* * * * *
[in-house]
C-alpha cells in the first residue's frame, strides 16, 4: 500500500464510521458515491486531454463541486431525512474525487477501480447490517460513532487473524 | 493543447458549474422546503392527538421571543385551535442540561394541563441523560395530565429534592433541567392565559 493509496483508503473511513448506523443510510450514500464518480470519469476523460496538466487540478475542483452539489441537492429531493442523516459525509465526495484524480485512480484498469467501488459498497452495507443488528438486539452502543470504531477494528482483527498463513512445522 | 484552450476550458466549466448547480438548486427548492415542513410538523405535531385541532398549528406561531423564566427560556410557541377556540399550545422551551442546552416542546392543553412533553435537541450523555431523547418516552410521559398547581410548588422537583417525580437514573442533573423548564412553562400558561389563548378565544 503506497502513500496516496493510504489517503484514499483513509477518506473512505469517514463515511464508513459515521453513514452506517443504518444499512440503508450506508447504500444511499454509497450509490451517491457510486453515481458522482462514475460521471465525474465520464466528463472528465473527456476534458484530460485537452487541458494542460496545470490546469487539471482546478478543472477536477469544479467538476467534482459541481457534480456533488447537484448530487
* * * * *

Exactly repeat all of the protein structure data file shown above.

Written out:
[in-house]
C-alpha cells in the first residue's frame, strides 16, 4: 500500500464510521458515491486531454463541486431525512474525487477501480447490517460513532487473524 | 493543447458549474422546503392527538421571543385551535442540561394541563441523560395530565429534592433541567392565559 493509496483508503473511513448506523443510510450514500464518480470519469476523460496538466487540478475542483452539489441537492429531493442523516459525509465526495484524480485512480484498469467501488459498497452495507443488528438486539452502543470504531477494528482483527498463513512445522 | 484552450476550458466549466448547480438548486427548492415542513410538523405535531385541532398549528406561531423564566427560556410557541377556540399550545422551551442546552416542546392543553412533553435537541450523555431523547418516552410521559398547581410548588422537583417525580437514573442533573423548564412553562400558561389563548378565544 503506497502513500496516496493510504489517503484514499483513509477518506473512505469517514463515511464508513459515521453513514452506517443504518444499512440503508450506508447504500444511499454509497450509490451517491457510486453515481458522482462514475460521471465525474465520464466528463472528465473527456476534458484530460485537452487541458494542460496545470490546469487539471482546478478543472477536477469544479467538476467534482459541481457534480456533488447537484448530487